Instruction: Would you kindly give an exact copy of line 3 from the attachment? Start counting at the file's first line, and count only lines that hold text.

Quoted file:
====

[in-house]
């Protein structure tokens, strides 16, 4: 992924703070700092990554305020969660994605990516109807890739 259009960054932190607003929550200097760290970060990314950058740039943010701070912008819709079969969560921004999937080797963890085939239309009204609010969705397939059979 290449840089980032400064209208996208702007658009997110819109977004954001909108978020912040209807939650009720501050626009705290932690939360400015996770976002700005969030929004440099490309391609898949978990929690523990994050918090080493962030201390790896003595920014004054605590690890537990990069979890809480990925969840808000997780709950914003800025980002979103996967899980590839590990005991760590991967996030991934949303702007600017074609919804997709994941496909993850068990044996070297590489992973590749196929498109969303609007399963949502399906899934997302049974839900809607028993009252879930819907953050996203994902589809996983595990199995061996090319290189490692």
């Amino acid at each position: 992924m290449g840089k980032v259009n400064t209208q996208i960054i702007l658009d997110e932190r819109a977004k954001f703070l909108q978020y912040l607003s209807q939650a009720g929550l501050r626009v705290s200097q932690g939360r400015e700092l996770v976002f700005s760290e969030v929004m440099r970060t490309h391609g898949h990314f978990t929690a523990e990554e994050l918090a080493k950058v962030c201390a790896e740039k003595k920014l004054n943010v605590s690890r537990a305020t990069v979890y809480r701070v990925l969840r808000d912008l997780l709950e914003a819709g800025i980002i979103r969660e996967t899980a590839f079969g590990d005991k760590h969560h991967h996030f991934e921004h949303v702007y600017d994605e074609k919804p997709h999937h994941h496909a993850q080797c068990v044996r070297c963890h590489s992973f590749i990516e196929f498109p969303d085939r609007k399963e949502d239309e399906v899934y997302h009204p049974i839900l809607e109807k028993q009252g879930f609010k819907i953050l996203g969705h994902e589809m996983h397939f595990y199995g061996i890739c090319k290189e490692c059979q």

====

């Amino acid at each position: 992924m290449g840089k980032v259009n400064t209208q996208i960054i702007l658009d997110e932190r819109a977004k954001f703070l909108q978020y912040l607003s209807q939650a009720g929550l501050r626009v705290s200097q932690g939360r400015e700092l996770v976002f700005s760290e969030v929004m440099r970060t490309h391609g898949h990314f978990t929690a523990e990554e994050l918090a080493k950058v962030c201390a790896e740039k003595k920014l004054n943010v605590s690890r537990a305020t990069v979890y809480r701070v990925l969840r808000d912008l997780l709950e914003a819709g800025i980002i979103r969660e996967t899980a590839f079969g590990d005991k760590h969560h991967h996030f991934e921004h949303v702007y600017d994605e074609k919804p997709h999937h994941h496909a993850q080797c068990v044996r070297c963890h590489s992973f590749i990516e196929f498109p969303d085939r609007k399963e949502d239309e399906v899934y997302h009204p049974i839900l809607e109807k028993q009252g879930f609010k819907i953050l996203g969705h994902e589809m996983h397939f595990y199995g061996i890739c090319k290189e490692c059979q």